Pentecost 2, June 14, 2020

Prelude: Make a Joyful Noise unto the Lord,

Blessed be the holy Trinity, + one God,                                                                                   whose steadfast love is everlasting,                                                                                       whose faithfulness endures from generation to generation.                                             Amen

Confession and Forgiveness

Trusting in the mercy of God, let us confess our sin.  Reconciling God, we confess that we do not trust your abundance, and we deny your presence in our lives. We place our hope in ourselves and rely on our own efforts. We fail to believe that you provide enough for all. We abuse your good creation for our own benefit. We fear difference and do not welcome others as you have welcomed us. We sin in thought, word, and deed. By your grace, forgive us; through your love, renew us; and in your Spirit, lead us; so that we may live and serve you in newness of life. Amen.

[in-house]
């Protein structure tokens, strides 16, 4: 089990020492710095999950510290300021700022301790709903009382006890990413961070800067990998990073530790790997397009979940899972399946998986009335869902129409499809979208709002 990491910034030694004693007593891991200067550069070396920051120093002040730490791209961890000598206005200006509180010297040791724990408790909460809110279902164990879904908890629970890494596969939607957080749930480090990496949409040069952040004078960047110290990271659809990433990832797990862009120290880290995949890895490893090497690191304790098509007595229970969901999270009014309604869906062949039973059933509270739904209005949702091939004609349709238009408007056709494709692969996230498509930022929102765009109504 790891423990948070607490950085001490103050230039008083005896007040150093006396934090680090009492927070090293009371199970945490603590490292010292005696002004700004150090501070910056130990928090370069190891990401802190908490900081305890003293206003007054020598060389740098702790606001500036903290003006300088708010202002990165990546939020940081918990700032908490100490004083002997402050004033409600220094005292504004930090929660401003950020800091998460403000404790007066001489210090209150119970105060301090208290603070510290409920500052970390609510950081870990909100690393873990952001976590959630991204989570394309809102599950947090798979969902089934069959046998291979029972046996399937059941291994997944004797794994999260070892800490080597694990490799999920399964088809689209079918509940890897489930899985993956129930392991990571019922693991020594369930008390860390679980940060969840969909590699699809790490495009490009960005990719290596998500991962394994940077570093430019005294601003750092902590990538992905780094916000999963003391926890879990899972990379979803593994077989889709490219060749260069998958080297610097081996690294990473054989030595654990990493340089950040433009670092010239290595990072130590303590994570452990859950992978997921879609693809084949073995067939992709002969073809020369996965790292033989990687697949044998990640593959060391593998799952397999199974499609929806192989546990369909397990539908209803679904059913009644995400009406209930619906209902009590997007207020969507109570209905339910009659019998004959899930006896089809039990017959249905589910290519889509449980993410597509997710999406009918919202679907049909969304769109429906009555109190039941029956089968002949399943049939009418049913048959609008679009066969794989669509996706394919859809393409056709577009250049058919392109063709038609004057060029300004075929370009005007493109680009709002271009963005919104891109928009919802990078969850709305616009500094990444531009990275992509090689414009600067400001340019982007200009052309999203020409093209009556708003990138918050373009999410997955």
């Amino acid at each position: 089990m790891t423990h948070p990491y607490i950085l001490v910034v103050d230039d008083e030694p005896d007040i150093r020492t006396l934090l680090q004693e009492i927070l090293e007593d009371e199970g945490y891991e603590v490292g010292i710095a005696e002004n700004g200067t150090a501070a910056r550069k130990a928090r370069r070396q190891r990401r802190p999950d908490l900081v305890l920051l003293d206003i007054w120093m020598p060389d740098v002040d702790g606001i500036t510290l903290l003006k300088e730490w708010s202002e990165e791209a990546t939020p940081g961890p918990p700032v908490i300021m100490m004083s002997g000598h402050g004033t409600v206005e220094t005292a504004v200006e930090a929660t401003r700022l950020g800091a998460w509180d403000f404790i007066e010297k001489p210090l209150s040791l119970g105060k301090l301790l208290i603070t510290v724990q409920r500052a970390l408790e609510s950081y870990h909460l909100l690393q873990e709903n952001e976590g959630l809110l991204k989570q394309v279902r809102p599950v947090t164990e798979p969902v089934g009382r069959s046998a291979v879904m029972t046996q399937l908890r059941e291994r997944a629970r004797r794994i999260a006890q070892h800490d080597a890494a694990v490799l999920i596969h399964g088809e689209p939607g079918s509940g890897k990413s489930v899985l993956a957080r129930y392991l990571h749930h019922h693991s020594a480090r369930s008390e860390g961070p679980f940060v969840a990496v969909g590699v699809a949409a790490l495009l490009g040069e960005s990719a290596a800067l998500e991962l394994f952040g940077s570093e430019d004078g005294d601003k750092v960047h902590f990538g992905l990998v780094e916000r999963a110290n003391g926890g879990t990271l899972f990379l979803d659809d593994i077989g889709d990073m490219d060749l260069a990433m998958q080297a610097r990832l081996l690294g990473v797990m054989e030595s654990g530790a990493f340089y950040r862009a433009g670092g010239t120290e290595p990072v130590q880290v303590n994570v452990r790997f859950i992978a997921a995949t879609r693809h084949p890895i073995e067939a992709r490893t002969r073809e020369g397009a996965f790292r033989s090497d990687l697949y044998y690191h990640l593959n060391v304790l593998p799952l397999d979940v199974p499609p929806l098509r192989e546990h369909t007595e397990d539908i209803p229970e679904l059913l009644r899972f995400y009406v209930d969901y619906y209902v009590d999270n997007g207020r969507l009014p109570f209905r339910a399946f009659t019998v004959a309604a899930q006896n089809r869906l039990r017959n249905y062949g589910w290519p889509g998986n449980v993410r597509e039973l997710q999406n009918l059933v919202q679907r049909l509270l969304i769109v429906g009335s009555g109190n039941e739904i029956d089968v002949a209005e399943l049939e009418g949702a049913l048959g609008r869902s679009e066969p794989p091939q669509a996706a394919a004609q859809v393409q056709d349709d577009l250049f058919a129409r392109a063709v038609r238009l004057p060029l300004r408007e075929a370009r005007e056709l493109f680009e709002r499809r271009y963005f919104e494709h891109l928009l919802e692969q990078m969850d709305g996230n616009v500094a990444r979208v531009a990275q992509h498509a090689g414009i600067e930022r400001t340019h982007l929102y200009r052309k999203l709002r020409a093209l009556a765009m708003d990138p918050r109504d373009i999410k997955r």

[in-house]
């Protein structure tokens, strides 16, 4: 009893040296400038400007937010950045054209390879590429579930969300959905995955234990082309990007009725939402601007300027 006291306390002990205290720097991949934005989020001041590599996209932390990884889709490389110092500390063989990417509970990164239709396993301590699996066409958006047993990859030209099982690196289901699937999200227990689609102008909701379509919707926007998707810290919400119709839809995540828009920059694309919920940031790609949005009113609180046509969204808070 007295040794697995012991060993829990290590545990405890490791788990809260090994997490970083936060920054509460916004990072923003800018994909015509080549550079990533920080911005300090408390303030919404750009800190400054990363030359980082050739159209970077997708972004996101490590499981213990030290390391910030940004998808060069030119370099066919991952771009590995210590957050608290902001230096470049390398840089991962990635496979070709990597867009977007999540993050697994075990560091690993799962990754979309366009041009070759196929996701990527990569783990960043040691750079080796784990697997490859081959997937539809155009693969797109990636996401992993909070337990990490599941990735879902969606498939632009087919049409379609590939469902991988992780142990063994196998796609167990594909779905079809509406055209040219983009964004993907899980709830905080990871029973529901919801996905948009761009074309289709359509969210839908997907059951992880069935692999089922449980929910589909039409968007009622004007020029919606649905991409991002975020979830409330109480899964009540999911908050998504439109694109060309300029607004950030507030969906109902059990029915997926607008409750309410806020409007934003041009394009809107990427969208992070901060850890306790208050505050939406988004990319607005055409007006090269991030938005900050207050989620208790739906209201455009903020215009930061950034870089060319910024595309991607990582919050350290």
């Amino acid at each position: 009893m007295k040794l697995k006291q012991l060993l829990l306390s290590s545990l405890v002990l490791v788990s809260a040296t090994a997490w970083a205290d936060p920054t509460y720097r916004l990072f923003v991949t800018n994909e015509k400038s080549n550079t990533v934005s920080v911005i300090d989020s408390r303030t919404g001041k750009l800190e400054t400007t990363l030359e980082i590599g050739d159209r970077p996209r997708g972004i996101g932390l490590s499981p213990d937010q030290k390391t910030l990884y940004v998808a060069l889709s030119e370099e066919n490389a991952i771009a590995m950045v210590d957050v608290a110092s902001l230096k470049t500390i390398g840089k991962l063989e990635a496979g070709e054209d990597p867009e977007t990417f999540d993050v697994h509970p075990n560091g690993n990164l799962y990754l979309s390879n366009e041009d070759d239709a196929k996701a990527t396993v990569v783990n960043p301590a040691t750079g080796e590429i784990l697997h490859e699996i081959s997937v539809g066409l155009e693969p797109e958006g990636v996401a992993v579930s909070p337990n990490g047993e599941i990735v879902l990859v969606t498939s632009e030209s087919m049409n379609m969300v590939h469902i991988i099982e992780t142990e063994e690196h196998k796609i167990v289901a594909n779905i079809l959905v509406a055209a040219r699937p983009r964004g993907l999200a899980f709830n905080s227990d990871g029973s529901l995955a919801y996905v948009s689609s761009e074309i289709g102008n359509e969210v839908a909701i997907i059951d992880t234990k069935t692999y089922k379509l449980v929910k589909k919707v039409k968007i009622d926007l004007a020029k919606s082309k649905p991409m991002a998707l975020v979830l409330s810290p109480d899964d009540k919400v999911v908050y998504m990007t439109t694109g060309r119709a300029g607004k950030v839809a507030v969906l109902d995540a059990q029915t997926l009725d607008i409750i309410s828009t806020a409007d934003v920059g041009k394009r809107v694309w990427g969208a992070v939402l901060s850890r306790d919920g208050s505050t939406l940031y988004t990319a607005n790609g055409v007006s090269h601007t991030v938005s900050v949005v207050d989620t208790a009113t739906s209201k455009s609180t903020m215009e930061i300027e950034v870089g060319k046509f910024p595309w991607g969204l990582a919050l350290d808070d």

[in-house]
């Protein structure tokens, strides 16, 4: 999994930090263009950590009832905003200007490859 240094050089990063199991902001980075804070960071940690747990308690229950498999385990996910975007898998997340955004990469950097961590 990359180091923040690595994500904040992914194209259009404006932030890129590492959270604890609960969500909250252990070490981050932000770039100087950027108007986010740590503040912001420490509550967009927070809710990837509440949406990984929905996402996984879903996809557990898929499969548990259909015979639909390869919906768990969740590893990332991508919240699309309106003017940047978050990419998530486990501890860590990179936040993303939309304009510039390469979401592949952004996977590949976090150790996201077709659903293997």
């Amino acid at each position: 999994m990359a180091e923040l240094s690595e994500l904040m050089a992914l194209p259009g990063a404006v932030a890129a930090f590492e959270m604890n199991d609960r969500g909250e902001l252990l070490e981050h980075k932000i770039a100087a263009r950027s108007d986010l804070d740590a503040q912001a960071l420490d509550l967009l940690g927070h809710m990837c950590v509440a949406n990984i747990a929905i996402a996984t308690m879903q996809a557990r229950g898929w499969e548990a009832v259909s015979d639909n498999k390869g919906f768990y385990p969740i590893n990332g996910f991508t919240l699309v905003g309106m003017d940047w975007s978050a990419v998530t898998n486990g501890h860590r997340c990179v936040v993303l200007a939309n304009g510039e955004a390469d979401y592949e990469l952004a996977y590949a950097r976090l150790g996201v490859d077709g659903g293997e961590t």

Absolution:  Beloved of God, by the radical abundance of divine mercy we have peace with God through ☩ Christ Jesus, through whom we have obtained grace upon grace. Our sins are forgiven. Let us live now in hope. For hope does not disappoint, because God’s love has been poured into our hearts through the Holy Spirit. Amen.

 Gathering Hymn: Gather Us In, ELW 532


The grace of our Lord, Jesus Christ, the love of God, and the communion of the Holy Spirit be with you all. And also with you.